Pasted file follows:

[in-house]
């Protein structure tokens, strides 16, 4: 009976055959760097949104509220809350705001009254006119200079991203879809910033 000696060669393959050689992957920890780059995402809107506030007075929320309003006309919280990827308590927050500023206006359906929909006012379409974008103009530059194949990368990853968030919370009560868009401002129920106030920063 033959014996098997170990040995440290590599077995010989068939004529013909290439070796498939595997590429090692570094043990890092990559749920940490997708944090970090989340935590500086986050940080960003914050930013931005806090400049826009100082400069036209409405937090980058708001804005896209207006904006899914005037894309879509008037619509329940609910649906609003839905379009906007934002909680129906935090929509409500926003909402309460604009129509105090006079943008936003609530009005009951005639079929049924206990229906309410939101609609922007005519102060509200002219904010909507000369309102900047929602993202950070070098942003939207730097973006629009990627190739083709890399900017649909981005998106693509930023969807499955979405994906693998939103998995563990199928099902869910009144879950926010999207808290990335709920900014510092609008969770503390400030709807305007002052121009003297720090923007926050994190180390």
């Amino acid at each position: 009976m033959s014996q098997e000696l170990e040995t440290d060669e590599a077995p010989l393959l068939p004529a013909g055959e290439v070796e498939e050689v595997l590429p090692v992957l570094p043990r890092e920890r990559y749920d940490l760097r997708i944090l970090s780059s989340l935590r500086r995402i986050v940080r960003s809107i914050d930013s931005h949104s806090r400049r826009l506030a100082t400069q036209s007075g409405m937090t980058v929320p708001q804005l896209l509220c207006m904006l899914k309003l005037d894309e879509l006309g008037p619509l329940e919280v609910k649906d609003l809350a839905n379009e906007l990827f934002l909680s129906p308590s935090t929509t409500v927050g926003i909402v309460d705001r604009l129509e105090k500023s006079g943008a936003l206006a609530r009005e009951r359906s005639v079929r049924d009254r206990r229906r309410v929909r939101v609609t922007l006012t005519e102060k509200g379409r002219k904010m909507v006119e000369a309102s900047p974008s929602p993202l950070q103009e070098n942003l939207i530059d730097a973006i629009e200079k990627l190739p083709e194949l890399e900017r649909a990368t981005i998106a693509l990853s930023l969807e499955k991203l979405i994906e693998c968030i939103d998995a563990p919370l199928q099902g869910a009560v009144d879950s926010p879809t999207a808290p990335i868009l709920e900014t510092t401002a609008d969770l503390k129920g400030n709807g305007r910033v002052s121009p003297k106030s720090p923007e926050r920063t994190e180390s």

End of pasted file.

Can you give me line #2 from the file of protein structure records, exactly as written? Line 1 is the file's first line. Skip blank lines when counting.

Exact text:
């Protein structure tokens, strides 16, 4: 009976055959760097949104509220809350705001009254006119200079991203879809910033 000696060669393959050689992957920890780059995402809107506030007075929320309003006309919280990827308590927050500023206006359906929909006012379409974008103009530059194949990368990853968030919370009560868009401002129920106030920063 033959014996098997170990040995440290590599077995010989068939004529013909290439070796498939595997590429090692570094043990890092990559749920940490997708944090970090989340935590500086986050940080960003914050930013931005806090400049826009100082400069036209409405937090980058708001804005896209207006904006899914005037894309879509008037619509329940609910649906609003839905379009906007934002909680129906935090929509409500926003909402309460604009129509105090006079943008936003609530009005009951005639079929049924206990229906309410939101609609922007005519102060509200002219904010909507000369309102900047929602993202950070070098942003939207730097973006629009990627190739083709890399900017649909981005998106693509930023969807499955979405994906693998939103998995563990199928099902869910009144879950926010999207808290990335709920900014510092609008969770503390400030709807305007002052121009003297720090923007926050994190180390």